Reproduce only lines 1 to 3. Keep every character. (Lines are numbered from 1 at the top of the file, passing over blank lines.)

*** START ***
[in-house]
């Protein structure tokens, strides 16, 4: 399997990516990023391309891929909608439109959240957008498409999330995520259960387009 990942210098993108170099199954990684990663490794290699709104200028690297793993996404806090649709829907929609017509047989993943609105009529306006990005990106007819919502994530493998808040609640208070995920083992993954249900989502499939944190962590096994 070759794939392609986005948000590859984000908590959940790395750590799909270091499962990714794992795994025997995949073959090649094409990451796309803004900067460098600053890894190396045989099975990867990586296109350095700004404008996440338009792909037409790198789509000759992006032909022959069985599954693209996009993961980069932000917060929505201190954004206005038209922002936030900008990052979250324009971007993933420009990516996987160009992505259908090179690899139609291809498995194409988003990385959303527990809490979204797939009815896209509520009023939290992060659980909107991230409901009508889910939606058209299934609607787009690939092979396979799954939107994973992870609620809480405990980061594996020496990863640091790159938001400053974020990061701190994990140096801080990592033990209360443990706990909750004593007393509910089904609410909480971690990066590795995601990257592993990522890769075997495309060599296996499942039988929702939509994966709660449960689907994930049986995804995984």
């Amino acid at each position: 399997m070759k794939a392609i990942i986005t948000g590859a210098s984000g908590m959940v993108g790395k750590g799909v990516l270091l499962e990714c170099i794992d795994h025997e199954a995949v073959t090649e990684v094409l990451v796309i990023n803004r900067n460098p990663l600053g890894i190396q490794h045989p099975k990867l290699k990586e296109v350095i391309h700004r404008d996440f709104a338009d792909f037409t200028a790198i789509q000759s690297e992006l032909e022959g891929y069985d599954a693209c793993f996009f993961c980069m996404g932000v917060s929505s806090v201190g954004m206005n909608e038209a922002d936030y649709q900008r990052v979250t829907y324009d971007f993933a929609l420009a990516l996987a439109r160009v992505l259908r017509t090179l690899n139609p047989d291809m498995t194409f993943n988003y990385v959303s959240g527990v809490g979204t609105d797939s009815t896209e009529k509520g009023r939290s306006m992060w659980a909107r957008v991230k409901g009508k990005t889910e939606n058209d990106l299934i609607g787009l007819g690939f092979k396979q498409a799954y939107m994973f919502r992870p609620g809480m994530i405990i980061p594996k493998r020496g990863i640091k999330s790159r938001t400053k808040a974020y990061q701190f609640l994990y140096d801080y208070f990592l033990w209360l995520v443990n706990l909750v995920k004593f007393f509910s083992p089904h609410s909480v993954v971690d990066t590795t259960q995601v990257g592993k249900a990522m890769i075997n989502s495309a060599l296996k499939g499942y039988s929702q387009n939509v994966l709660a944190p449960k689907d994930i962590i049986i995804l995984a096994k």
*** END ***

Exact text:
[in-house]
């Protein structure tokens, strides 16, 4: 399997990516990023391309891929909608439109959240957008498409999330995520259960387009 990942210098993108170099199954990684990663490794290699709104200028690297793993996404806090649709829907929609017509047989993943609105009529306006990005990106007819919502994530493998808040609640208070995920083992993954249900989502499939944190962590096994 070759794939392609986005948000590859984000908590959940790395750590799909270091499962990714794992795994025997995949073959090649094409990451796309803004900067460098600053890894190396045989099975990867990586296109350095700004404008996440338009792909037409790198789509000759992006032909022959069985599954693209996009993961980069932000917060929505201190954004206005038209922002936030900008990052979250324009971007993933420009990516996987160009992505259908090179690899139609291809498995194409988003990385959303527990809490979204797939009815896209509520009023939290992060659980909107991230409901009508889910939606058209299934609607787009690939092979396979799954939107994973992870609620809480405990980061594996020496990863640091790159938001400053974020990061701190994990140096801080990592033990209360443990706990909750004593007393509910089904609410909480971690990066590795995601990257592993990522890769075997495309060599296996499942039988929702939509994966709660449960689907994930049986995804995984």
């Amino acid at each position: 399997m070759k794939a392609i990942i986005t948000g590859a210098s984000g908590m959940v993108g790395k750590g799909v990516l270091l499962e990714c170099i794992d795994h025997e199954a995949v073959t090649e990684v094409l990451v796309i990023n803004r900067n460098p990663l600053g890894i190396q490794h045989p099975k990867l290699k990586e296109v350095i391309h700004r404008d996440f709104a338009d792909f037409t200028a790198i789509q000759s690297e992006l032909e022959g891929y069985d599954a693209c793993f996009f993961c980069m996404g932000v917060s929505s806090v201190g954004m206005n909608e038209a922002d936030y649709q900008r990052v979250t829907y324009d971007f993933a929609l420009a990516l996987a439109r160009v992505l259908r017509t090179l690899n139609p047989d291809m498995t194409f993943n988003y990385v959303s959240g527990v809490g979204t609105d797939s009815t896209e009529k509520g009023r939290s306006m992060w659980a909107r957008v991230k409901g009508k990005t889910e939606n058209d990106l299934i609607g787009l007819g690939f092979k396979q498409a799954y939107m994973f919502r992870p609620g809480m994530i405990i980061p594996k493998r020496g990863i640091k999330s790159r938001t400053k808040a974020y990061q701190f609640l994990y140096d801080y208070f990592l033990w209360l995520v443990n706990l909750v995920k004593f007393f509910s083992p089904h609410s909480v993954v971690d990066t590795t259960q995601v990257g592993k249900a990522m890769i075997n989502s495309a060599l296996k499939g499942y039988s929702q387009n939509v994966l709660a944190p449960k689907d994930i962590i049986i995804l995984a096994k």